Laura Bell, sync manager for BMG, said the choice for a sync project is often ‘coincidental’, adding: ‘You can have a big orchestral track or you can have a solo that is so wonderful it is chosen. The right piece of music is the one that fits with the image of the film.’
Spotify might offer one clue, Ms Baldwin said. It was finding that the fastest-growing demand was for music to relax or sleep to. ‘That is fantastic for classical music, because we own that space.’
What do young musicians starting in their careers want to see classical music being in 50 years’ time? That question was posed to an all-female quartet of panellists, and received assertive responses from them.
Most discussed was singer Elizaveta Agrafenina’s hope that male dominance would swing towards recognition of female contributions. She admitted that conservatoires were facing a shortage of male singers. ‘It all started in the 16th century when women could perform in public, but 500 years later we got more than we bargained for.’
However, musicology and orchestral directing were dominated by men. ‘The books are usually written by men, orchestras usually hire men and most of the directors are men.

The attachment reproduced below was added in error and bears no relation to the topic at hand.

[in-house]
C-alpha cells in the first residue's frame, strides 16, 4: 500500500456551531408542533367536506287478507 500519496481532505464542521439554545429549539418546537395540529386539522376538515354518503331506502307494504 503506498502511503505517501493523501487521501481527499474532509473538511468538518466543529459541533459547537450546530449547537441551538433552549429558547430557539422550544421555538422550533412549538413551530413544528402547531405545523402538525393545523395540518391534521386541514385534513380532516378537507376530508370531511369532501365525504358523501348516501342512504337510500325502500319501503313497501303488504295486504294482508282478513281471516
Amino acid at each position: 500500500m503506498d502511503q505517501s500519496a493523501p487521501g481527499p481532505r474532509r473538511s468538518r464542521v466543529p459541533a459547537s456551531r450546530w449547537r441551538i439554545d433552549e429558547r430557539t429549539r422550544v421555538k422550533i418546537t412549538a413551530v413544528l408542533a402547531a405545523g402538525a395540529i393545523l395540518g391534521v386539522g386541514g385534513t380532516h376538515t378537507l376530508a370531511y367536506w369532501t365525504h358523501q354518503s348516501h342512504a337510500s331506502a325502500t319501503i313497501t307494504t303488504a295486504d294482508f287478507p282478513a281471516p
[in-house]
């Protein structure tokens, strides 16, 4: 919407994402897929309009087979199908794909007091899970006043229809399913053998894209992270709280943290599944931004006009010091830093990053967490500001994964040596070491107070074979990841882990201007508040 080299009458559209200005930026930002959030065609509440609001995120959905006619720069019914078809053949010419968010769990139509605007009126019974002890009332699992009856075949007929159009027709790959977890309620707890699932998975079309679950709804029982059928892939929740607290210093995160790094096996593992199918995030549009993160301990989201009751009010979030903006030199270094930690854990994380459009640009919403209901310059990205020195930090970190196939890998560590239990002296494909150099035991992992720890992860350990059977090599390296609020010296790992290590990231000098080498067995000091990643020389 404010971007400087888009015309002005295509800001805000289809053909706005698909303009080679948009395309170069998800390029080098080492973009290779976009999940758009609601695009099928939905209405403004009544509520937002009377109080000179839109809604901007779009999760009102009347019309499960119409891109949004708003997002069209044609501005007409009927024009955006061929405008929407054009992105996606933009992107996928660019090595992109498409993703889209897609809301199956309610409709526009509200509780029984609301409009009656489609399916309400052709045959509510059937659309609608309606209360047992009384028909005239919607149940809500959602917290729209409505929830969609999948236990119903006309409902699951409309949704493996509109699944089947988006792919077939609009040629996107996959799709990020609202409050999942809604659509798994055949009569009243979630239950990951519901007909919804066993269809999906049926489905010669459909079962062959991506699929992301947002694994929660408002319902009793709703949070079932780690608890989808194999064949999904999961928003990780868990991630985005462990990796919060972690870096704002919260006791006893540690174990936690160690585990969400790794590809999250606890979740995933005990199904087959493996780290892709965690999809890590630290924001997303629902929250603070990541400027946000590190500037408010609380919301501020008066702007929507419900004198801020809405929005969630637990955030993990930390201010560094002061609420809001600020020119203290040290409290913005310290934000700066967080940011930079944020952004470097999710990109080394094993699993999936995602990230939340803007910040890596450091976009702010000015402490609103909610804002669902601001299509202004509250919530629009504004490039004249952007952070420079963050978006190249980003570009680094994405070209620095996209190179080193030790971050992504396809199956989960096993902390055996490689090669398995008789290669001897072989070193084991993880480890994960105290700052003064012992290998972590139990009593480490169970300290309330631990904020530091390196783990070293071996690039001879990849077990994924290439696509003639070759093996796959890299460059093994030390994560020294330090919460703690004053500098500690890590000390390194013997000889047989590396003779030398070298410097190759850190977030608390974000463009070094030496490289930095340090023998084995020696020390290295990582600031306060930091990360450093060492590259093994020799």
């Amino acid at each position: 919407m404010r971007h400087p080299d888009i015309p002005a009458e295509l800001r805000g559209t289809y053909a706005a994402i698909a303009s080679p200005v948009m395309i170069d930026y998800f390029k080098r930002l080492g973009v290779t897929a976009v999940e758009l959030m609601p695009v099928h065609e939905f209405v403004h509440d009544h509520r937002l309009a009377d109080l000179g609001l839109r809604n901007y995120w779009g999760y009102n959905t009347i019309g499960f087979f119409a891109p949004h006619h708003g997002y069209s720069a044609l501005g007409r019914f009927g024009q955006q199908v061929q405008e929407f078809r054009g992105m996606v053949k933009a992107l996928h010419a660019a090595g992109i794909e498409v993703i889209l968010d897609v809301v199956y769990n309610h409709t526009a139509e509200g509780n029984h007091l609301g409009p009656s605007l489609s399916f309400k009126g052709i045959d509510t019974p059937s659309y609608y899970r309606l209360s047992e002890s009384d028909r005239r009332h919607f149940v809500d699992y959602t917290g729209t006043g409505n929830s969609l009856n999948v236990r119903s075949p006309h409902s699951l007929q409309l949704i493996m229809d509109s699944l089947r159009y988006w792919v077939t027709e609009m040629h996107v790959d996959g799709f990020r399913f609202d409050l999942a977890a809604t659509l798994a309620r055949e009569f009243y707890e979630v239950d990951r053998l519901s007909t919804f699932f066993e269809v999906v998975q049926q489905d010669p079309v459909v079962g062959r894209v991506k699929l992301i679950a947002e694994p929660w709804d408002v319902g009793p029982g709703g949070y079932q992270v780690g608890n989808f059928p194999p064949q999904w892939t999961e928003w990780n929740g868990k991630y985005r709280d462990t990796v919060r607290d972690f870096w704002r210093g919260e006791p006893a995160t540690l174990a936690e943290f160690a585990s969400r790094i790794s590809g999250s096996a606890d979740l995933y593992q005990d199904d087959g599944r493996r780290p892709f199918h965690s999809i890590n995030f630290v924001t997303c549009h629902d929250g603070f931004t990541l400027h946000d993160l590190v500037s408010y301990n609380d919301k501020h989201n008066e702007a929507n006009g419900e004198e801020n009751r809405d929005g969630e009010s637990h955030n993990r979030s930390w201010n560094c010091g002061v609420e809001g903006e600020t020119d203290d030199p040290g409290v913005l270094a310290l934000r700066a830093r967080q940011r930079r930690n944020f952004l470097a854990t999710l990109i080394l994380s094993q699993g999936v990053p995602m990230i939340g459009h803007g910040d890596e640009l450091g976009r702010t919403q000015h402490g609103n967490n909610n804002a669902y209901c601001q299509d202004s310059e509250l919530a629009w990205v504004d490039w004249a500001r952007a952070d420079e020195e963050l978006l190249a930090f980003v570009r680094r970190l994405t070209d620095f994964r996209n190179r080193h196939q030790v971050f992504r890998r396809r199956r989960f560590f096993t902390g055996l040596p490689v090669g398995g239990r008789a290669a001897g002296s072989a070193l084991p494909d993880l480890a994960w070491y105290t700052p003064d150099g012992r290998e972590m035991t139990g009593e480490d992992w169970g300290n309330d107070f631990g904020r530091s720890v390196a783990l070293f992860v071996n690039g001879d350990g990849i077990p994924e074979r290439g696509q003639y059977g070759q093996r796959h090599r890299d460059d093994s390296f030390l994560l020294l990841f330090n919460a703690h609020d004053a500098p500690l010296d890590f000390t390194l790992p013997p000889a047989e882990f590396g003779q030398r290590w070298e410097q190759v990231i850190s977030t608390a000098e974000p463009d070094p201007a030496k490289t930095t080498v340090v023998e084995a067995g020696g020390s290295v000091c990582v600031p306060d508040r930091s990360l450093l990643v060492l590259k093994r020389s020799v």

‘If we are to achieve gender equality, we need female role models.’
Mark Pemberton, of the ABO, challenged one of those statements, saying that orchestras in the UK and US were nearing gender equality. There were gender differences in instrumental section ‘which go back to decisions made by adults and children themselves about which instruments are for girls and which are for boys’.
Ethnic equality in orchestral ranks still remained a challenge, he added.
But percussionist and panel member Beth Higham Edwards said her choice of instrument still shocked some people. She said that the Guildhall school invited a guest percussionist every week and so far this year there had not been one female. ‘Some of my teachers don’t see me in the way they see male students.’
Fellow panel member Mi-Sun Hiltermann insisted her experience as a violinist suggested physical differences between the sexes could influence the issue – many women, she said, had difficulty finding the strength to play high positions on her instrument.
Composer Meriç Artaç’s hope for 2066 was that classical musicians would have the knowledge to be successful entrepreneurs. Many musicians were freelance and needed skills in marketing, making a website and networking, alongside music ability, but few conservatoires offered tuition in those areas.
Tuition in a class context was not what was needed, she added. ‘It is not something you can deal with in a big group. I find it difficult in a big group to make out that I am better than others.’